David Mattingley enlisted into the Royal Australian Air Force (RAAF) in June 1942 at the age of 20.
After training in Australia, David was posted to the United Kingdom, where he served as a pilot with No 625 Squadron RAF at RAF Kelstern and RAF Scampton, both in Lincolnshire.
David’s most vivid memory of his service with No 625 Squadron was his 23rd mission, in November 1944. He flew his damaged Lancaster back to base even though he was severely wounded. For this action, he was awarded an immediate Distinguished Flying Cross.
Of his fellow members of Bomber Command, David remembered their high level of dedication and keenness to make a success of the job. He also had the highest regard for the members of the Women's Auxiliary Air Force, who worked tirelessly at many different jobs to support the aircrews.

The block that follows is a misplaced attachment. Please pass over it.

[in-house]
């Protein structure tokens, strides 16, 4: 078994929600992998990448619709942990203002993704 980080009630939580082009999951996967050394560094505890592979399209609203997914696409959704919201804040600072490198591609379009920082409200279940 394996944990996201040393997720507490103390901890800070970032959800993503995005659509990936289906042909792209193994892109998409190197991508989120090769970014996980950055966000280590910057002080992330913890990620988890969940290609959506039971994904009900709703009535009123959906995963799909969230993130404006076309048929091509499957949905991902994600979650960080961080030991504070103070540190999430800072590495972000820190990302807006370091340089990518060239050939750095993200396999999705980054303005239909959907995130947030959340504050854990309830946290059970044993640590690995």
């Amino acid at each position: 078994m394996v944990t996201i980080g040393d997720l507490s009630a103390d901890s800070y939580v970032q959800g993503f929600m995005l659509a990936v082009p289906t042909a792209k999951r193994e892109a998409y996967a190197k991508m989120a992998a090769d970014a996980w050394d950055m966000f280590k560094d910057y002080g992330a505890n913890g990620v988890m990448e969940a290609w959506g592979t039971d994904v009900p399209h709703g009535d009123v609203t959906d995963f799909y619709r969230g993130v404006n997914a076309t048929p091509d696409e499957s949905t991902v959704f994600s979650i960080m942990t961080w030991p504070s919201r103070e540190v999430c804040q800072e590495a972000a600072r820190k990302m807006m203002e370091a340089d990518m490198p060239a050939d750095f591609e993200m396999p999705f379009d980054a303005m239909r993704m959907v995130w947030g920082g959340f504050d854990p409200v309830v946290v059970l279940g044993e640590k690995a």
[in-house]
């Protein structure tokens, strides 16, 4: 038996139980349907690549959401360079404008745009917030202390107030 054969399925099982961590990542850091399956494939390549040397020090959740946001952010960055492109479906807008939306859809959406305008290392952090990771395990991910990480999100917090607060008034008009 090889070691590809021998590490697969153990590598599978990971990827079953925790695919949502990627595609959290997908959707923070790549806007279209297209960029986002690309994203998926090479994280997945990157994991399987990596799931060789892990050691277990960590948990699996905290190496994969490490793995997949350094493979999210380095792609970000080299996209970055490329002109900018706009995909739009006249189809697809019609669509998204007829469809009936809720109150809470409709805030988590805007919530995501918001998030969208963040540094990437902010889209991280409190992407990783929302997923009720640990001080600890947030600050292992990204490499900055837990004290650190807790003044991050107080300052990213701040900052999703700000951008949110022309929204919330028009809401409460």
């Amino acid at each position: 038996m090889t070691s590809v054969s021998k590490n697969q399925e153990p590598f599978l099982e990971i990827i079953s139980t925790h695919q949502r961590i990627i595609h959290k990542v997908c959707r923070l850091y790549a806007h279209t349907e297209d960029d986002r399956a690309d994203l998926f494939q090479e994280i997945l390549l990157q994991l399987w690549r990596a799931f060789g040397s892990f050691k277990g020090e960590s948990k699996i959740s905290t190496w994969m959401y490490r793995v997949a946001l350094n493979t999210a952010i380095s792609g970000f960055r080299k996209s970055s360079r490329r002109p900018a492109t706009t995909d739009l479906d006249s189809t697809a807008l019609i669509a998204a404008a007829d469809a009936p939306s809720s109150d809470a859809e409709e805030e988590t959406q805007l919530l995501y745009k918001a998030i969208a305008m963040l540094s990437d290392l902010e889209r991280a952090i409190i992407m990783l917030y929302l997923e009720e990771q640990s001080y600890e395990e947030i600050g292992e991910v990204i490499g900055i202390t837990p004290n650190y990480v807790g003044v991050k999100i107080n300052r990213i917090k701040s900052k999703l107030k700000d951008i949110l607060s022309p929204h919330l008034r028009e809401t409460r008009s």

David was discharged from the RAAF in Australia in 1947.
After the war, David studied at the University of Tasmania for his degree and then began a career with the Commonwealth Archives. Ill-health forced him to resign from archives, and he changed to teaching. David then had a 35-year career teaching in schools in Australia and England.